This is the third loss in a row due mainly to the Steelers offense being unable to capitalize on opportunities the defense has given them. It is also the third game in a row that has presented a bland, unoriginal offensive approach. That's not really on Rudolph or the young receiving corps. The Conner fumble hurt because Pittsburgh could have held onto their three-point lead and run out the clock... but it would have required they be able to convert critical third downs, which seems to be the bane of the Steelers.

Until Pittsburgh can find their offense, they'll be forced to ask the defense to score points. That's not a reasonable request.

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Defensively, the Steelers are even more exciting with Minkah Fitzpatrick on the roster but still not perfect. A big part of the imperfection against the 'Niners was due, like the past two games, to an inability to get off the field later in the game.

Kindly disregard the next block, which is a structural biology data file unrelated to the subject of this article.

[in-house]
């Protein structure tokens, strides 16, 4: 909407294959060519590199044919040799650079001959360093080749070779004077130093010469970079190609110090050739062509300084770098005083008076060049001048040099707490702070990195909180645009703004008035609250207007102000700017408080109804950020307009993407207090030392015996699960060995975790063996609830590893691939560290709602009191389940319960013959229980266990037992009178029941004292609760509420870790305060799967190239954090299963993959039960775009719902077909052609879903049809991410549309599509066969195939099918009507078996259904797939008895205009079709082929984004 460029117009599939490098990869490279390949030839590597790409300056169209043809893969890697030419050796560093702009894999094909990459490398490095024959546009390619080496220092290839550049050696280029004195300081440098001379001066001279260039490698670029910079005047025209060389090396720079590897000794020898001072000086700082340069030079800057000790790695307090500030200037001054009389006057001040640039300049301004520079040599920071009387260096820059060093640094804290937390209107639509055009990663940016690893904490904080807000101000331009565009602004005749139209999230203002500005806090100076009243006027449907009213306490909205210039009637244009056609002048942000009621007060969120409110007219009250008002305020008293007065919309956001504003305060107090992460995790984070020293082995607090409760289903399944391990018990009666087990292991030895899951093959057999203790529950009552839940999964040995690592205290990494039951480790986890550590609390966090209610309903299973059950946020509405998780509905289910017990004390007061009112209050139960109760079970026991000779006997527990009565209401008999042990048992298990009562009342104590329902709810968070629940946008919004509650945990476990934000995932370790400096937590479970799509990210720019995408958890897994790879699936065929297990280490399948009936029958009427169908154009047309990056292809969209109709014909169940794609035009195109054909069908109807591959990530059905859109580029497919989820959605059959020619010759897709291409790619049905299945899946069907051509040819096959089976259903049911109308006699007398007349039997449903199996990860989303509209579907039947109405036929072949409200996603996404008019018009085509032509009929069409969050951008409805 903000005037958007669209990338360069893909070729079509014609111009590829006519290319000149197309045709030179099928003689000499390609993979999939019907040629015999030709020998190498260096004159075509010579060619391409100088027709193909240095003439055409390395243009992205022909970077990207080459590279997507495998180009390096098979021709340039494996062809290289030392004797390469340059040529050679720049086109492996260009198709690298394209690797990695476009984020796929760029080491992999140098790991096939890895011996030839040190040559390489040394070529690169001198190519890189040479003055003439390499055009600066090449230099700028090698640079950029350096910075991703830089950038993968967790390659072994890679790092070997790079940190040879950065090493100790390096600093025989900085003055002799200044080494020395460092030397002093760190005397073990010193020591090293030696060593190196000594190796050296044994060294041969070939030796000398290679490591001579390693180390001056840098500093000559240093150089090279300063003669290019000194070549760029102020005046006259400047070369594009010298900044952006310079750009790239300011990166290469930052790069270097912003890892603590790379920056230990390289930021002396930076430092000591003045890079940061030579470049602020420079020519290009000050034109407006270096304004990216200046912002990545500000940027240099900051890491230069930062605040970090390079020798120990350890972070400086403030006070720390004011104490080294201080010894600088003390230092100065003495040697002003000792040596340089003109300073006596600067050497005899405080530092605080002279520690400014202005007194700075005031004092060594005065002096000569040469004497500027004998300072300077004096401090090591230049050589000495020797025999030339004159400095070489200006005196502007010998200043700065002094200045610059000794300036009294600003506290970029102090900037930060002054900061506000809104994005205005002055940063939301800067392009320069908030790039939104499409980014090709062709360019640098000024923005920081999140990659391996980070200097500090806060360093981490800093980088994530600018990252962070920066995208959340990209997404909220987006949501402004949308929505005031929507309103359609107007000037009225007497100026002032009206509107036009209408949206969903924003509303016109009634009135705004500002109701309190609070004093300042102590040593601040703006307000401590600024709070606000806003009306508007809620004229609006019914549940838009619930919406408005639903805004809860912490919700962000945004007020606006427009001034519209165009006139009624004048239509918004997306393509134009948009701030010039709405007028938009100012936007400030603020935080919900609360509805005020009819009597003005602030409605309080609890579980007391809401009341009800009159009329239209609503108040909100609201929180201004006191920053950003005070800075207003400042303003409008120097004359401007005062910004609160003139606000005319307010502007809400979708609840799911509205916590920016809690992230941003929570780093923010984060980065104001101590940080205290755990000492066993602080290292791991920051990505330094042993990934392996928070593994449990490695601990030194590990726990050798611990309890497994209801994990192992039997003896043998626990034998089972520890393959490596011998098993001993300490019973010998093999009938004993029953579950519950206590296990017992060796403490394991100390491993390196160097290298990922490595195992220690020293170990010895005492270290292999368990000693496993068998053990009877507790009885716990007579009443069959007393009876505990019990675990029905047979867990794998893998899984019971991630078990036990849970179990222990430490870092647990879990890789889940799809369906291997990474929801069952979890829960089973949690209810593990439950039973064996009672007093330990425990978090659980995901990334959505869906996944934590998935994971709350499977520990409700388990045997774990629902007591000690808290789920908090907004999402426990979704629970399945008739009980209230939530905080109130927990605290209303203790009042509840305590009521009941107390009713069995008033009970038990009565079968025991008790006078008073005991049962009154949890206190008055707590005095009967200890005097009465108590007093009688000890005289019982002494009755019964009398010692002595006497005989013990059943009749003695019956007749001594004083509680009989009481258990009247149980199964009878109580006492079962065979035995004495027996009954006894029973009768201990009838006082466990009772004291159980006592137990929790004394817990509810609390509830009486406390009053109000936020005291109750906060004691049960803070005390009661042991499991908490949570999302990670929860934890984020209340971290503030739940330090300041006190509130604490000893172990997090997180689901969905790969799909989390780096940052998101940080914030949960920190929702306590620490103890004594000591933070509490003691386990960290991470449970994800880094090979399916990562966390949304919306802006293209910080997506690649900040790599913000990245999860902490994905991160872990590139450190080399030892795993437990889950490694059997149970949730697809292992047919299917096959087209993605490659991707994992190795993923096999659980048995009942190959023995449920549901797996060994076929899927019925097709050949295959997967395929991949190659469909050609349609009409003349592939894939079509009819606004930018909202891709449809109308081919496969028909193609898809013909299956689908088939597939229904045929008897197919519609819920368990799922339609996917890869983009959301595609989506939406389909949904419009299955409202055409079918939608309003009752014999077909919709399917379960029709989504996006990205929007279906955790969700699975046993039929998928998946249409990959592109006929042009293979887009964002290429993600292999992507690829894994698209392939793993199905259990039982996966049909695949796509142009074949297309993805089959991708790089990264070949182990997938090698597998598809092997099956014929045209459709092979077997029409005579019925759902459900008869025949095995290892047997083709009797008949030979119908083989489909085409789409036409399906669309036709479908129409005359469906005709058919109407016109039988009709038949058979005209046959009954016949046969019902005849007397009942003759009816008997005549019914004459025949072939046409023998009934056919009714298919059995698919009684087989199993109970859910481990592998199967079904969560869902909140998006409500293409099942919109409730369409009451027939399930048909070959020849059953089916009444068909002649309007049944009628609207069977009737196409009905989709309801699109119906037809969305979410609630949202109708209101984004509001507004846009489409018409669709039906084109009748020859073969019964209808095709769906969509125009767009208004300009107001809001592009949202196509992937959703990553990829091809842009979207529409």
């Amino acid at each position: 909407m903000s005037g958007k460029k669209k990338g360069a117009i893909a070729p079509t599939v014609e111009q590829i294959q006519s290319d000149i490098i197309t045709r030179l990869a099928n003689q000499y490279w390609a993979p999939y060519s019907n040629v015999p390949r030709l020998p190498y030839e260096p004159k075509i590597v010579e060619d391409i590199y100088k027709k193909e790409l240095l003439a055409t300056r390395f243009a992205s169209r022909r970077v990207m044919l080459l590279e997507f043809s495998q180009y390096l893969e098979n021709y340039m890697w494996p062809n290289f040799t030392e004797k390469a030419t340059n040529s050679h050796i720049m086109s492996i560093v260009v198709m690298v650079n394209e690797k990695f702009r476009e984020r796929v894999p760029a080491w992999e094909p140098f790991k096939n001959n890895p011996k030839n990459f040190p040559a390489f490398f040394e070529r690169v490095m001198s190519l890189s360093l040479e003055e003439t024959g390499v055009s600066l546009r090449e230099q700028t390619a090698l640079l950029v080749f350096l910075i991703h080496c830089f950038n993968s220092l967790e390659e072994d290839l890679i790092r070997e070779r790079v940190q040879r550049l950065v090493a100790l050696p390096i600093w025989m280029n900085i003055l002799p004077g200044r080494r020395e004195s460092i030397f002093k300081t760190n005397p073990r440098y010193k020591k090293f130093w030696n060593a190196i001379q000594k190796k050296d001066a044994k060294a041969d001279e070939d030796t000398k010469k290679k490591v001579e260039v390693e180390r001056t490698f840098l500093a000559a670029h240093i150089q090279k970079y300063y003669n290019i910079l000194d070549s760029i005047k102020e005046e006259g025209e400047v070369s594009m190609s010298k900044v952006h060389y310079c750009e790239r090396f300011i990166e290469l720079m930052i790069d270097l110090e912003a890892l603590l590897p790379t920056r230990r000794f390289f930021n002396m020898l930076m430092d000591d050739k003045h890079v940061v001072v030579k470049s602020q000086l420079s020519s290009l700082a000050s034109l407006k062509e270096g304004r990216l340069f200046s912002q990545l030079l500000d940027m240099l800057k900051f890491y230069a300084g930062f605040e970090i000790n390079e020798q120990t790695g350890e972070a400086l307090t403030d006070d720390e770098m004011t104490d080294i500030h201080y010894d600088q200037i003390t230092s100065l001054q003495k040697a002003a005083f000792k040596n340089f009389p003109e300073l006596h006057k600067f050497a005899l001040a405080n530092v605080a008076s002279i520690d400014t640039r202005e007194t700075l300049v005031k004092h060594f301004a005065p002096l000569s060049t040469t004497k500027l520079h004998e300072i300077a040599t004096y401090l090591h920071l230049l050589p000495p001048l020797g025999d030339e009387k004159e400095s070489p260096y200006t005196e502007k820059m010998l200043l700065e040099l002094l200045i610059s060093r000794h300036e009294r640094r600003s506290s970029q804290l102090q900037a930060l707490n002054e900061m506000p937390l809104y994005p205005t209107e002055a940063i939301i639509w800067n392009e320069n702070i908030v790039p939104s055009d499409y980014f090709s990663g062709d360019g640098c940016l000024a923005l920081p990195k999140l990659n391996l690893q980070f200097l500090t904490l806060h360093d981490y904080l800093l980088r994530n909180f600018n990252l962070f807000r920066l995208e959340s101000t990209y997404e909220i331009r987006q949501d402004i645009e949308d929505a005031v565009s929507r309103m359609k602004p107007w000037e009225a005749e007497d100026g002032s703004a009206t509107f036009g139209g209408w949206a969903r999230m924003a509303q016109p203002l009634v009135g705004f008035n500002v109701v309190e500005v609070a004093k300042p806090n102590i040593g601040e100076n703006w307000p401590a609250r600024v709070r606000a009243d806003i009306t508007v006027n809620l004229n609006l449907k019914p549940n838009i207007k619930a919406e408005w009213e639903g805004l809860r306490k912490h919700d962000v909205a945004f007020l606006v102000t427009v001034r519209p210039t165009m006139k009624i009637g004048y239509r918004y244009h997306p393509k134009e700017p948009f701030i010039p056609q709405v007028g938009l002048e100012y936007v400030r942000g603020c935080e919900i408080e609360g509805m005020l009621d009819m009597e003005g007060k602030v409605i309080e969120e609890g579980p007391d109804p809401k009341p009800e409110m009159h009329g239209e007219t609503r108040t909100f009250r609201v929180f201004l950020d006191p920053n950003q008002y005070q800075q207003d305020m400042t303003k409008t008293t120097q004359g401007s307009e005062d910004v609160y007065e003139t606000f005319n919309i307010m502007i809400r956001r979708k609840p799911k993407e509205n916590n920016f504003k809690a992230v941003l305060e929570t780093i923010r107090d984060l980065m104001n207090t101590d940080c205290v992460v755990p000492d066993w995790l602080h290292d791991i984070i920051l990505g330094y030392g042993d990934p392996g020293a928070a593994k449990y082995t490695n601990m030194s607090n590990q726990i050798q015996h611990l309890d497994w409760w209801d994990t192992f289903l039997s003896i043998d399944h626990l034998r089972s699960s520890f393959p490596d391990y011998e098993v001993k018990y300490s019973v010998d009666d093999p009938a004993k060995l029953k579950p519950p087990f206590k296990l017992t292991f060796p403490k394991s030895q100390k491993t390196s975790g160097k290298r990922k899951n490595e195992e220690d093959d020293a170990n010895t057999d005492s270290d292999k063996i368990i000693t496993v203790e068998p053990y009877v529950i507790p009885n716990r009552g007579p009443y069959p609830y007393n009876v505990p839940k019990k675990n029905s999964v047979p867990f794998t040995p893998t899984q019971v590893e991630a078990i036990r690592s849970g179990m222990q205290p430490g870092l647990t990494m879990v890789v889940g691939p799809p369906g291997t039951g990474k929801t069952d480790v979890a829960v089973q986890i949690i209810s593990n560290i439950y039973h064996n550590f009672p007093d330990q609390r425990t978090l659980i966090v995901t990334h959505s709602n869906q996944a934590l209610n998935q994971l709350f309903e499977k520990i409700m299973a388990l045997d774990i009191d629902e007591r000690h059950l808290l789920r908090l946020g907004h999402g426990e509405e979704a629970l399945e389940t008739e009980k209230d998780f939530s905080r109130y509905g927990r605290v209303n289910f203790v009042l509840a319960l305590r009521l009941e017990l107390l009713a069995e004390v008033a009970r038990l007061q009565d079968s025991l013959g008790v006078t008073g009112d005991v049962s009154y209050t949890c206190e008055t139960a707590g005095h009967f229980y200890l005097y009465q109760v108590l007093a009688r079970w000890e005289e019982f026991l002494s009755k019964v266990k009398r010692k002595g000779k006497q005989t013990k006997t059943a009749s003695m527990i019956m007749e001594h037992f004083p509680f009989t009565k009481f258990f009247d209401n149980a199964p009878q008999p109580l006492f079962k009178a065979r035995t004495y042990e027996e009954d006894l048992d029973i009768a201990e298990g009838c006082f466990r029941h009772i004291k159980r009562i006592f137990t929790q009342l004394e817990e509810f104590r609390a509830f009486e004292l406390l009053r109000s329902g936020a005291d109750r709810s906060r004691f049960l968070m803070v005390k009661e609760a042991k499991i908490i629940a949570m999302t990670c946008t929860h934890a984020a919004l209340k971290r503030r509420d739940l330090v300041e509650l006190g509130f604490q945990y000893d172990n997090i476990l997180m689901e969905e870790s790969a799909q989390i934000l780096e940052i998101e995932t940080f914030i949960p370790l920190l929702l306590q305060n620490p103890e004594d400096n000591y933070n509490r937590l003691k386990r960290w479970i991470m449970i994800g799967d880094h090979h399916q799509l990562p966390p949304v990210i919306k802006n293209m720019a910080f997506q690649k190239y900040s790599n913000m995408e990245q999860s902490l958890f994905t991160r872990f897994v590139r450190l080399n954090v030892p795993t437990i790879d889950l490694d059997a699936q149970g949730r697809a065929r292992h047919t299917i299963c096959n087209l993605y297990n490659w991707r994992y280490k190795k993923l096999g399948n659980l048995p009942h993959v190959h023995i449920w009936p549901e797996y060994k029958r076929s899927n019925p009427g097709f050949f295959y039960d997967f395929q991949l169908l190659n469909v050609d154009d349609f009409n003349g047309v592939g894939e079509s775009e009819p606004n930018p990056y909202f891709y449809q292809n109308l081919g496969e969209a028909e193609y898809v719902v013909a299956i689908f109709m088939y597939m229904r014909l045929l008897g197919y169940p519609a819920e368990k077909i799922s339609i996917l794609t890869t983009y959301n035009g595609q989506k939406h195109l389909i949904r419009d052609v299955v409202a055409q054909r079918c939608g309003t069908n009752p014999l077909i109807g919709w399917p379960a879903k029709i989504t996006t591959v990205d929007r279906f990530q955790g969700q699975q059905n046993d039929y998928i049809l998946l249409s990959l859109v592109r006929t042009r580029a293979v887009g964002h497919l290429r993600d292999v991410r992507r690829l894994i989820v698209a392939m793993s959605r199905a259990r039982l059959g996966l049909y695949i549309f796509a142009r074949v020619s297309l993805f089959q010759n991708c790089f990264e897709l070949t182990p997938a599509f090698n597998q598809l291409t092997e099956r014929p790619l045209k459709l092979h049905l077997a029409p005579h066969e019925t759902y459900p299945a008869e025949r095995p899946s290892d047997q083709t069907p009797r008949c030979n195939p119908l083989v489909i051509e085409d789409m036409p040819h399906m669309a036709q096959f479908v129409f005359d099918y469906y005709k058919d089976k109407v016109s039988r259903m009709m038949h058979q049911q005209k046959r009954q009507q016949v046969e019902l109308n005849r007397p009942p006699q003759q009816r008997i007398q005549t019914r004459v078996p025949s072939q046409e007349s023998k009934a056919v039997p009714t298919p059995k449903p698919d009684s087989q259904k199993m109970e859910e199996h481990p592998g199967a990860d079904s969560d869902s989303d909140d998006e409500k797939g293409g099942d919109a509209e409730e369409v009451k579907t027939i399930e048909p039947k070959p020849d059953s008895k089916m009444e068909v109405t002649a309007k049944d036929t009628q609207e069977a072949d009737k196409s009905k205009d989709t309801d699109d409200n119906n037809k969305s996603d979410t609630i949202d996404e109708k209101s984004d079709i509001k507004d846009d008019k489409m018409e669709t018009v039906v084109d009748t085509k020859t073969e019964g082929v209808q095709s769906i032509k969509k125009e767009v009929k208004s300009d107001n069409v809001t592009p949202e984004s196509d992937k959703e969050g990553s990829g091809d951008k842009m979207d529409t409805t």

Things started off with a big bang, however. On the game's opening series, Watt was able to snatch a bobbled pass from Jimmy Garoppolo to Matt Breida for an interception. The Steelers turned it into three points (Boswell field goal). On the next offensive series, Stephon Tuitt sacked Garoppolo and Rasheem Mostert fumbled the ball but was able to recover it.

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On the next series, Fitzpatrick grabbed a ball that was tipped by Joe Haden for his first Steelers interception. Fitzpatrick came up big again when he delivered a hit on Mostert that knocked the ball loose and was picked up by Devin Bush. Bush would later grab a fumbled 'Niners exchange between Garoppolo and the center.

After the Steelers took the 20-17 lead, Watt grabbed a loose ball to give it back to the offense and give Pittsburgh their fifth takeaway of the game.